Manisha then went further into finding and identifying reusable components. The things that are most unique to each data product are the data modeling and data transformation in her experience. Almost every other aspect of spec-ing out and building a data product are reusable, merely customized to the data product itself. Finding the necessary SLAs and SLOs by working with consumers, that is a reusable process. How your SLAs are actually measured, the definitions around those SLAs are reusable. The infrastructure and CI/CD is reusable. The overall data product blueprints are reusable. So look to make these reliable as your organization learns how to build data products to make for easy reuse.

On data modeling and interoperability, Manisha shared that it’s crucial to let domains evolve how they model their data as they learn. And interoperability, especially to support a use case, is of course important; but you will likely see a need for interoperability standards emerge when it’s needed – basically, don’t try to build all your standards ahead of time. That might be creating an enterprise data model with a different name :)

When asked specifically about sample data models and automated data modeling tooling, Manisha pointed to them being a double-edged sword. While they can be helpful, most (all?) data products need more custom data modeling to maximize their value. Essentially, the tools can get to a decent initial data model but domains should look to improve them. If Platform teams offer automated modeling tools, they should make sure there is a big caveat to their usage .

Manisha recommends you make sure your initial domain has strong enough data talent – whether existing or embedded – to communicate the basic needs to the platform team. Regular developers are often not going to be data fluent enough at the start to drive to exact data infrastructure needs like a data engineer could. But be careful not to over index towards tech too. Every domain will need people skilled in creating value through data modeling but you probably won’t need people as advanced in data infrastructure later – the platform is already built by that point :D

It’s important to differentiate what the platform should offer and what the data product developers should handle according to Manisha. The platform, at least the aspects around data product creation, should be focused on making it quicker, easier, and more reliable to create, deploy, maintain, and evolve data products. It sounds easy but it’s actually easy to lose focus on that. Look for friction points in the creation and management lifecycle and automate what doesn’t add incremental value. E.g. a data product developer shouldn’t have to manually add data to the catalog so look to automate it – and yes, not everything should be built upfront :) Scott note: she added some good flavor around data product boundaries but it’s very hard to summarize

Within the platform, Manisha believes it’s very important to maintain team boundaries because shared resources become a bottleneck and pretty quickly can become very hard to manage. This is why Zhamak has been so clear on the data product as an independently deployable unit of architecture. Manisha gave the example of even the namespace for data products in the data catalog should be reserved for that one team so teams have a dedicated space to put all their data products.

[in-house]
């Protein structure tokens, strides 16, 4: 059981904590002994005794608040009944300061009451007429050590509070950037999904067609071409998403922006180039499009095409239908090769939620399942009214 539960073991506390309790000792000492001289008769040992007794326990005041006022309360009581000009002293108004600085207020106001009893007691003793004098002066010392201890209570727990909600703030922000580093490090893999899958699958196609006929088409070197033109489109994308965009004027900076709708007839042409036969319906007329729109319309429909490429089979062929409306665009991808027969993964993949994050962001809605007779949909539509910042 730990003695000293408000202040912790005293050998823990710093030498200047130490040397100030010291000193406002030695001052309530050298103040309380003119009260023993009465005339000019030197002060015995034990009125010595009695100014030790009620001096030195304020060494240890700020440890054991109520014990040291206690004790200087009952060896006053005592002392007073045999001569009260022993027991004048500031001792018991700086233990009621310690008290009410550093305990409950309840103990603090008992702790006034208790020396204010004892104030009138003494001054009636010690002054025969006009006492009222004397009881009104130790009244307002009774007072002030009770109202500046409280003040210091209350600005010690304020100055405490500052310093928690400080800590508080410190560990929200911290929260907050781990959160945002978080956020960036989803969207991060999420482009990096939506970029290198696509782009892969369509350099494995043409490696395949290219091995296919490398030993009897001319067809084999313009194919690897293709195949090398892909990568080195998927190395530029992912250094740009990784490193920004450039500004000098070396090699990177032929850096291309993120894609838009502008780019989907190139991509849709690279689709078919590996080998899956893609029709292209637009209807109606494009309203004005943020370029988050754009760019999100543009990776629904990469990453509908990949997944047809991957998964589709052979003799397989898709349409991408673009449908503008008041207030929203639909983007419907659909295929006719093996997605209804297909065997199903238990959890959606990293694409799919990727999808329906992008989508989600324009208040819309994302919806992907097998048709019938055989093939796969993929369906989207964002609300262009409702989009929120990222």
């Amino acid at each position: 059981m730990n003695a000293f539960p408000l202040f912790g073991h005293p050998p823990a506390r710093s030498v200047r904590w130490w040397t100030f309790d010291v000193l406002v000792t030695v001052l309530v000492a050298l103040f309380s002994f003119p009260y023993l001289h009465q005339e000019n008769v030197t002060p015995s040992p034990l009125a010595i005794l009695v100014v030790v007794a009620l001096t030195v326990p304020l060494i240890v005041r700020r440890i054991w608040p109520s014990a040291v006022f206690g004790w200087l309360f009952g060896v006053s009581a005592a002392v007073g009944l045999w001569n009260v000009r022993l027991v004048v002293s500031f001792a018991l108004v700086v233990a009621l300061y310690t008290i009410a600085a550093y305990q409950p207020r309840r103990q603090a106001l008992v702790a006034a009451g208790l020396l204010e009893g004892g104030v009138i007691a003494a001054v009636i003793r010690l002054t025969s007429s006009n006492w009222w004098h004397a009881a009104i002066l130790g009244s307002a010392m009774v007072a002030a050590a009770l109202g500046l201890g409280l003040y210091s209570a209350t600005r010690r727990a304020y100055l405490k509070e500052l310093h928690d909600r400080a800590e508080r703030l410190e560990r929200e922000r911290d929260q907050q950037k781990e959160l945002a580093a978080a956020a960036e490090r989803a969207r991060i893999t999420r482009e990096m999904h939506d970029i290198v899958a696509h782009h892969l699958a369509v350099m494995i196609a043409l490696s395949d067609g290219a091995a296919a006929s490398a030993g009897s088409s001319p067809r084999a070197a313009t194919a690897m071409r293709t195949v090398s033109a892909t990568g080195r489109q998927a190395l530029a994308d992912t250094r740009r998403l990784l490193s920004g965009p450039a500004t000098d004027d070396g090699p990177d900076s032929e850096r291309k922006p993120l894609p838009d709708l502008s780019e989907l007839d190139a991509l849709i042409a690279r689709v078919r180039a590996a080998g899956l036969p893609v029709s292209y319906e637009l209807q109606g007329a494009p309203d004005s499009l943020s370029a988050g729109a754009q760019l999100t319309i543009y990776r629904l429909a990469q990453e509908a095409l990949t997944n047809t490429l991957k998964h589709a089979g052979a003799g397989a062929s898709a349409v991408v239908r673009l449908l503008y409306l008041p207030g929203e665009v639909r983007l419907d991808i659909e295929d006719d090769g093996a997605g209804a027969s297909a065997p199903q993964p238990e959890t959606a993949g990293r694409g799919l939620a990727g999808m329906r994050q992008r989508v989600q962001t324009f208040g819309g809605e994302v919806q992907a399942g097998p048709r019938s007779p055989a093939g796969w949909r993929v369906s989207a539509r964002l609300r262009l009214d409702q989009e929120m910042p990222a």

Manisha gave some early mesh journey advice:

1) back to data product specification, you should create something that gives teams a very clear idea of what a data product is and encompasses. Scott note: still waiting for someone to open source their data product creation template…

2) if, as Zhamak says, data products are our unit of value exchange in data mesh, then making it easier to exchange value is crucial. Start to create standardized input and output ports so you can easily ingest and serve data. ETL shouldn’t be a concept, it’s ingest or serving only.

3) really focus on making it easy to discover and then implement SLOs and SLAs. Being able to understand and trust data is crucial to being willing to rely on it. That trust comes from good communication around SLAs.

Manisha believes learning the language of the business is crucial for data people. You need to extract the actual business value drivers and build to those so you have to be talking the same language – unfortunately for data people, the language that aligns to business value is usually the business language :) Look to ask more business user-focused questions than trying to get technical.

Quick Tidbits:

“… the data product spec should [at a] minimum talk about the data set ports, domain, service level agreements, how do I share my data, what does data sharing look like…” – Make your data product specification easy to understand what someone will create and what a consumer will receive.

Again, focus on a streamlined developer experience that keys in on autonomy. That’s the way to a scalable data mesh implementation at least on the platform side.

There is a responsibility on both the platform and the product teams to understand responsibilities and collaborate to drive to that streamlined experience, lowering the bar to creating data products.

Data Mesh Radio is hosted by Scott Hirleman. If you want to connect with Scott, reach out to him at community at datameshlearning.com or on LinkedIn: https://www.linkedin.com/in/scotthirleman/

If you want to learn more and/or join the Data Mesh Learning Community, see here: https://datameshlearning.com/community/

All music used this episode was found on PixaBay and was created by (including slight edits by Scott Hirleman): Lesfm, MondayHopes, SergeQuadrado, ItsWatR, Lexin_Music, and/or nevesf